UK Brexit position paper opposes Irish border posts
The government has said there must be an "unprecedented solution" for the border between Northern Ireland and the Republic after Brexit.
A paper detailing its proposals focuses on the need to avoid a hard border.
The government stresses there should be no physical infrastructure, such as customs posts, at the border, which has almost 300 crossing points.
Critics say the proposals lack credible detail, with Labour deriding the plans for the border as "a fantasy frontier".
The government's paper does not envisage CCTV cameras or number plate recognition technology at the border, or set back from it.
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Instead, the government is arguing for a wide-ranging exemption under which small and medium-sized businesses will not have to comply with any new customs tariffs.
Northern Ireland is the only part of the UK that will share a land border with an EU state post-Brexit.
The future management of that border is a highly sensitive issue and is one of three main priorities in UK-EU Brexit negotiations.
Northern Ireland Office officials say 80% of firms in Northern Ireland are small or medium sized and engaged in local business rather than international trade.
If the proposals are accepted, customs officials envisage using a mix of technology and physical checks to monitor the compliance of bigger businesses engaged in international trade.
Such firms might be required to declare their import and export businesses online.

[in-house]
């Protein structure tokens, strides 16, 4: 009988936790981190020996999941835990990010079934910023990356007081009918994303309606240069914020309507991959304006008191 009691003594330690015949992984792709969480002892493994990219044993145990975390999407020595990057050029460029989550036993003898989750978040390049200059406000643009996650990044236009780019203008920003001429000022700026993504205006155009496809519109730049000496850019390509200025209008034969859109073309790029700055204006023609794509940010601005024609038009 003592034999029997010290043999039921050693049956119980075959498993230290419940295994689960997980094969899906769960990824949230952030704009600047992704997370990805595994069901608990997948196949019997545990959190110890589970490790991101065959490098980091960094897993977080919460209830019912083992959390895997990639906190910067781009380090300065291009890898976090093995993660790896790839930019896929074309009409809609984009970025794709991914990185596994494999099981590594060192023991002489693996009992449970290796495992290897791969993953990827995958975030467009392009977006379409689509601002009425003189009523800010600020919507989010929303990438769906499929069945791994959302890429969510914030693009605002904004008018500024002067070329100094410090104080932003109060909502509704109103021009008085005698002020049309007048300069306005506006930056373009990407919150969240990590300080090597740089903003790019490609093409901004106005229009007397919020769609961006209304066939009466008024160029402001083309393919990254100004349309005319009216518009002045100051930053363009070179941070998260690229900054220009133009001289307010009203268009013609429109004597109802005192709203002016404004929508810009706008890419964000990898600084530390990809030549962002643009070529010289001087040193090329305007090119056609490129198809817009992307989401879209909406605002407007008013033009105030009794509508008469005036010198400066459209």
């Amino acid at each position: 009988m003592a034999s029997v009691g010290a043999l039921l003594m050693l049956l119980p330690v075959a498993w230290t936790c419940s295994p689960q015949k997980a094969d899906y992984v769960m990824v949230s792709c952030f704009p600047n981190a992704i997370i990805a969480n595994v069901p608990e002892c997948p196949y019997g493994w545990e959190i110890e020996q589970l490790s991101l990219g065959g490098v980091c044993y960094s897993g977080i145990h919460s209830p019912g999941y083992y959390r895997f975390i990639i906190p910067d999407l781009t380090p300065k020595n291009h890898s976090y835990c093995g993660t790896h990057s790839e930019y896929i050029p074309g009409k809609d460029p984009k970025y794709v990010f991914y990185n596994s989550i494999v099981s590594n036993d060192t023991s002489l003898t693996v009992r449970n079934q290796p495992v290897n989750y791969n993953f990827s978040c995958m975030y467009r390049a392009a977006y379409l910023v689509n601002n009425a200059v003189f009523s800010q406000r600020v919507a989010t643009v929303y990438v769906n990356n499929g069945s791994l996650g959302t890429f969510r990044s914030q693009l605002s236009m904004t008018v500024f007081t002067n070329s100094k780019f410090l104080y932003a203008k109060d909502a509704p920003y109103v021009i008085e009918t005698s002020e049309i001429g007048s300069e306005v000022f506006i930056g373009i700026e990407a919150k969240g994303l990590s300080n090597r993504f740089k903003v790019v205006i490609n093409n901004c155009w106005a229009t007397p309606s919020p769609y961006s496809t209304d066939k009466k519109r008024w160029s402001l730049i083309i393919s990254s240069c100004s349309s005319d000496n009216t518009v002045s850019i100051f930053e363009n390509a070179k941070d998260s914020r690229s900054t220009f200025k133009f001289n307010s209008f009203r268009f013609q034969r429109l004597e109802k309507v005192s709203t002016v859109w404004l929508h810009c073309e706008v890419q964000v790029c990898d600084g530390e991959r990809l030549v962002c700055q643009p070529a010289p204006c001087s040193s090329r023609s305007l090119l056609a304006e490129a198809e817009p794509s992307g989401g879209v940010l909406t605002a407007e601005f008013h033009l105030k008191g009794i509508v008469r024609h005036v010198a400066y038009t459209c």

The government has repeated its desire to maintain the Common Travel Area and the rights of UK and Irish citizens, and to uphold the 1998 Good Friday Agreement, of which the UK is a co-guarantor.
Prime Minister Theresa May said she wanted to reassure nationalists living in Northern Ireland.
"No one voted to end the special ties between the UK and Ireland, or to undermine the unique arrangements between Ireland and Northern Ireland which have underpinned the peace process and have been in place well before our membership of the EU," she said.
Irish Foreign Minister Simon Coveney said he broadly agreed with the position paper's "aspirational" principles.
"They reflect a lot of the language that the Irish government has been using, actually, in terms of maintaining the status quo, frictionless borders," he said.
Designed to reassure the European Union
Adam Fleming, BBC Brussels Reporter
The European Commission responded to the publication of the UK paper by saying there had to be a political deal to protect the Good Friday Agreement before a discussion could begin on technical measures.
The paper is full of language and examples designed to soothe the EU about its worries.
Michel Barnier said the Good Friday Agreement must be guaranteed. The UK said it would be.
The Common Travel Area, which allows free movement between the UK and Ireland, is enshrined in an EU Treaty and letting it continue wouldn't be illegal under European Law.
One British official said privately that if no agreement is reached, EU rules would compel the Irish government to introduce the hard border it does not want.
Labour's spokesman on Northern Ireland, Stephen Pound, said an ID card system would have to be introduced to manage immigration after Brexit.
"The idea of having a CGI, virtual reality border is nonsense, it's just a pipe dream but the second thing is it's about goods, it's not about people," he said.
Labour leader Jeremy Corbyn said he had discussed the issue at length with EU chief negotiator Michel Barnier during a meeting in Brussels, in which he said there must be no hard border.
"I hope there can now be negotiations to make sure there is a continuation of absolute free movement between the Republic and Northern Ireland," he said.
Critics argue the re-introduction of the hard border would severely damage the Northern Ireland peace process and have a negative economic impact.
A European Commission spokeswoman said: "We must discuss how to maintain the Common Travel Area and protect, in all of its dimensions, the Good Friday Agreement.
"It is essential that we have a political discussion on this before looking at technical solutions."